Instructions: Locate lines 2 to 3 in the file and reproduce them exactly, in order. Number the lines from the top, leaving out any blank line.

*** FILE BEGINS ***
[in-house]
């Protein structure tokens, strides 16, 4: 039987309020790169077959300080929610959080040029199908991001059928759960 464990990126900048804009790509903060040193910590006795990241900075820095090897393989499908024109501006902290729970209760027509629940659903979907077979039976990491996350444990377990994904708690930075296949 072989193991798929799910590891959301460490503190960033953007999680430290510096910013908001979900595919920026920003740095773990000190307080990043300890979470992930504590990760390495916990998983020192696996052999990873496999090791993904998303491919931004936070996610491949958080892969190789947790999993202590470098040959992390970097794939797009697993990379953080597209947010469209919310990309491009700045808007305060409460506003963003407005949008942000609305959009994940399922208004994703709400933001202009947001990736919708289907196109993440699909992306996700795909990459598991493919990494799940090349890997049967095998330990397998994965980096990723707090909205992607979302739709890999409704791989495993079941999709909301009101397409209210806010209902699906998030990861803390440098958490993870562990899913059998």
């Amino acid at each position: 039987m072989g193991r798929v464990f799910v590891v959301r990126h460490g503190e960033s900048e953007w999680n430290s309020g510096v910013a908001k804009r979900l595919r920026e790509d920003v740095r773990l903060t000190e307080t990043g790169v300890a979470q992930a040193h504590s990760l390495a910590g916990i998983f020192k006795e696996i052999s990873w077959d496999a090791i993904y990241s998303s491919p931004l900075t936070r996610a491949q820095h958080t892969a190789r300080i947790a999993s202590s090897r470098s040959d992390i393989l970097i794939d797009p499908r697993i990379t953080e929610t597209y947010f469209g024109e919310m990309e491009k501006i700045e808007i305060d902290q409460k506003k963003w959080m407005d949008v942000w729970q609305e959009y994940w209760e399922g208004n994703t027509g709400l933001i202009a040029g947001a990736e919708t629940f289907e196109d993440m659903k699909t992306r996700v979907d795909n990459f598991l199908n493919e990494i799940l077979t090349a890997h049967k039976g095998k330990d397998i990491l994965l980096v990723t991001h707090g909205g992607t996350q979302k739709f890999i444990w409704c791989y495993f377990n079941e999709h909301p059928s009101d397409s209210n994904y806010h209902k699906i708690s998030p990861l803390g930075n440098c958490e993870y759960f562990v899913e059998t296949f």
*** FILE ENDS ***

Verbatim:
């Protein structure tokens, strides 16, 4: 039987309020790169077959300080929610959080040029199908991001059928759960 464990990126900048804009790509903060040193910590006795990241900075820095090897393989499908024109501006902290729970209760027509629940659903979907077979039976990491996350444990377990994904708690930075296949 072989193991798929799910590891959301460490503190960033953007999680430290510096910013908001979900595919920026920003740095773990000190307080990043300890979470992930504590990760390495916990998983020192696996052999990873496999090791993904998303491919931004936070996610491949958080892969190789947790999993202590470098040959992390970097794939797009697993990379953080597209947010469209919310990309491009700045808007305060409460506003963003407005949008942000609305959009994940399922208004994703709400933001202009947001990736919708289907196109993440699909992306996700795909990459598991493919990494799940090349890997049967095998330990397998994965980096990723707090909205992607979302739709890999409704791989495993079941999709909301009101397409209210806010209902699906998030990861803390440098958490993870562990899913059998």
């Amino acid at each position: 039987m072989g193991r798929v464990f799910v590891v959301r990126h460490g503190e960033s900048e953007w999680n430290s309020g510096v910013a908001k804009r979900l595919r920026e790509d920003v740095r773990l903060t000190e307080t990043g790169v300890a979470q992930a040193h504590s990760l390495a910590g916990i998983f020192k006795e696996i052999s990873w077959d496999a090791i993904y990241s998303s491919p931004l900075t936070r996610a491949q820095h958080t892969a190789r300080i947790a999993s202590s090897r470098s040959d992390i393989l970097i794939d797009p499908r697993i990379t953080e929610t597209y947010f469209g024109e919310m990309e491009k501006i700045e808007i305060d902290q409460k506003k963003w959080m407005d949008v942000w729970q609305e959009y994940w209760e399922g208004n994703t027509g709400l933001i202009a040029g947001a990736e919708t629940f289907e196109d993440m659903k699909t992306r996700v979907d795909n990459f598991l199908n493919e990494i799940l077979t090349a890997h049967k039976g095998k330990d397998i990491l994965l980096v990723t991001h707090g909205g992607t996350q979302k739709f890999i444990w409704c791989y495993f377990n079941e999709h909301p059928s009101d397409s209210n994904y806010h209902k699906i708690s998030p990861l803390g930075n440098c958490e993870y759960f562990v899913e059998t296949f």